If you have normal moles, you don’t need to worry about them if they are not causing you pain or discomfort. However, if you have atypical moles, they may be malignant rather than benign. If you notice new moles, try to remember the ABCDEs of atypical moles. If any of your moles are atypical, you should schedule a dermatology appointment right away.
- A – asymmetrical
- B – borders are irregular
- C – colors are dark and multiple
- D – diameter larger than 6 mm
- E – evolving or bleeding
What Is Melanoma?
Melanoma, or black tumor, is a type of cancer that only makes up around 1% of all skin cancers. However, it is very important to identify this cancer as soon as possible because it has the potential to grow very rapidly. Also, this type of cancer can spread to any organ, including the heart and lungs. This type of cancer grows out of a special type of skin cell called a melanocyte.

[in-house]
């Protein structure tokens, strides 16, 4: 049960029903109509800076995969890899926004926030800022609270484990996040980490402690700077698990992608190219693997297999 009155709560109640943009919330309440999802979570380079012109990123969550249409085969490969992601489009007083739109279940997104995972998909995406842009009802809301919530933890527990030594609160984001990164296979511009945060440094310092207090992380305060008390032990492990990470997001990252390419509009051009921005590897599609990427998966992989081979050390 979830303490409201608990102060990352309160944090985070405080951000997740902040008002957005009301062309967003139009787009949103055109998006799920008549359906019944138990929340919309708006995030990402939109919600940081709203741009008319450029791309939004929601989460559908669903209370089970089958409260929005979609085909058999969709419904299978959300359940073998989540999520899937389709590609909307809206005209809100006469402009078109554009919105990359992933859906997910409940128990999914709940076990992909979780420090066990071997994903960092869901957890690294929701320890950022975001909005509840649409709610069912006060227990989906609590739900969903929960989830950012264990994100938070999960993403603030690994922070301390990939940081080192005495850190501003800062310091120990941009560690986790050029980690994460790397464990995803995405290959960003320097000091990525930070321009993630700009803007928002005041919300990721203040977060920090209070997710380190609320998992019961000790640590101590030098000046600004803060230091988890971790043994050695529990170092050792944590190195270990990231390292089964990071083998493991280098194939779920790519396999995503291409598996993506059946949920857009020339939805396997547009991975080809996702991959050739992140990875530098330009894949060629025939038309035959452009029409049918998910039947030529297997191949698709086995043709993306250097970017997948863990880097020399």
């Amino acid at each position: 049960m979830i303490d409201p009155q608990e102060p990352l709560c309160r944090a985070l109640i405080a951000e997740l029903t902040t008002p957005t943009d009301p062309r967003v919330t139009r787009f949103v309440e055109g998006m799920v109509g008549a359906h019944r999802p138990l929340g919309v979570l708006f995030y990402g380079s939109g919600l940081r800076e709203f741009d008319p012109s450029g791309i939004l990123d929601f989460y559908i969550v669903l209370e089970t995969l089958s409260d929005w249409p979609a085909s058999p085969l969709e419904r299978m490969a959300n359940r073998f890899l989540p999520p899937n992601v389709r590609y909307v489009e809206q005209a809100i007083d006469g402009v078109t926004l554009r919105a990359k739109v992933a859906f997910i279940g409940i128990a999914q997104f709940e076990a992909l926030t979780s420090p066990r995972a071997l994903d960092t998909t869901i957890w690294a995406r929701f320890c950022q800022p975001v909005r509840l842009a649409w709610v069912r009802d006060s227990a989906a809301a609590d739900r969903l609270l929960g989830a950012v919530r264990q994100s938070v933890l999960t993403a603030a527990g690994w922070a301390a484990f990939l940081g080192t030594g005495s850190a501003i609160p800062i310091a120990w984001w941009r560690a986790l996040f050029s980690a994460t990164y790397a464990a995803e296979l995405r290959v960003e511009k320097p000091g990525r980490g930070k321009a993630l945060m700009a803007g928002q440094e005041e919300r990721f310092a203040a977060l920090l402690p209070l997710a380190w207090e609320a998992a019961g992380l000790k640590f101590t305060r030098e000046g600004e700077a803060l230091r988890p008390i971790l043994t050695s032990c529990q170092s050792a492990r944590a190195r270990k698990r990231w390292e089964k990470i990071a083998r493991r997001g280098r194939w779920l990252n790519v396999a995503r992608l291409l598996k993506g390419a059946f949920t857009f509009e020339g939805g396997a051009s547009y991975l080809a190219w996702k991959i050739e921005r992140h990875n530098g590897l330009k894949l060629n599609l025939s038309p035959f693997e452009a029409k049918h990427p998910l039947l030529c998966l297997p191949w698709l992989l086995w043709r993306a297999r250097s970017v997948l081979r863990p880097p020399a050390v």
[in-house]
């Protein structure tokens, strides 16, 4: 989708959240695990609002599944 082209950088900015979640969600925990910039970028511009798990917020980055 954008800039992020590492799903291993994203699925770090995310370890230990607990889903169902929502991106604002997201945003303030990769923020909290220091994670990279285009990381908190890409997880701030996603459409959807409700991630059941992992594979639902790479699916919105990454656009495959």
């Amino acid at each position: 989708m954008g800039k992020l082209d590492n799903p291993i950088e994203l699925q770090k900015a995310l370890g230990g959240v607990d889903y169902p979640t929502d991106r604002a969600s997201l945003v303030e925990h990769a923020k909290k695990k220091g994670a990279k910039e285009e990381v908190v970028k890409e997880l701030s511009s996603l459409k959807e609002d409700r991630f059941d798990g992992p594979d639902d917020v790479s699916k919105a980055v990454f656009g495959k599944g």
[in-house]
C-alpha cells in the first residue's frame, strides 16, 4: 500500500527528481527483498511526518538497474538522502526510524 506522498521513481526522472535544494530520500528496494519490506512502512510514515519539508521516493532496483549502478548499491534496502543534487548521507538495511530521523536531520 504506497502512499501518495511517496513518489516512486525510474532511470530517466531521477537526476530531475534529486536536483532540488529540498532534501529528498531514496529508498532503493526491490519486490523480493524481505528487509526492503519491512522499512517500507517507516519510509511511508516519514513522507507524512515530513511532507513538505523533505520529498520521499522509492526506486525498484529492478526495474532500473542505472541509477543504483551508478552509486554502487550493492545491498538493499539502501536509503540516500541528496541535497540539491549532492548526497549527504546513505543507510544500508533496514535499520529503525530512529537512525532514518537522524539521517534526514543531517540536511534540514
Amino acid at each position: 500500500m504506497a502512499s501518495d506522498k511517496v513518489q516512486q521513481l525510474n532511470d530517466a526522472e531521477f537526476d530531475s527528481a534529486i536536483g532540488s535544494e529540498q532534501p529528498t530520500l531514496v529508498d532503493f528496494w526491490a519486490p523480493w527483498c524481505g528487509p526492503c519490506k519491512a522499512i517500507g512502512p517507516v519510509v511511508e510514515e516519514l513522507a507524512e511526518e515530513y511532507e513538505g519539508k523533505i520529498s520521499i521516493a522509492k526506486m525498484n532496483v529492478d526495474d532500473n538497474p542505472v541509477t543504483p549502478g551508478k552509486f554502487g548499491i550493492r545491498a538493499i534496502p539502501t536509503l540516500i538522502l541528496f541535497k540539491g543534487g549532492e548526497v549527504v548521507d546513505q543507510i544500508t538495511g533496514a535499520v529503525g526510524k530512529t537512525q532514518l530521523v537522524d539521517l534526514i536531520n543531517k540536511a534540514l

Melanocytes are the skin cells responsible for producing melanin. Most of the time, melanoma is dark in color. It is not uncommon for melanomas to be brown or black. However, regular skin tests are important because you may have melanomas on your skin that are the same color as your skin, purple, pink, or red. In fact, 70% of melanomas grow out of regular skin cells rather than moles.
Where Can Melanoma Form?
Usually, men develop melanoma on their trunk. It is incredibly common for melanoma to first develop on a man’s upper back. On the other hand, melanoma is usually first detected on a woman’s legs. Nevertheless, you should keep in mind that this type of cancer can start to develop anywhere, including the internal organs and eyes.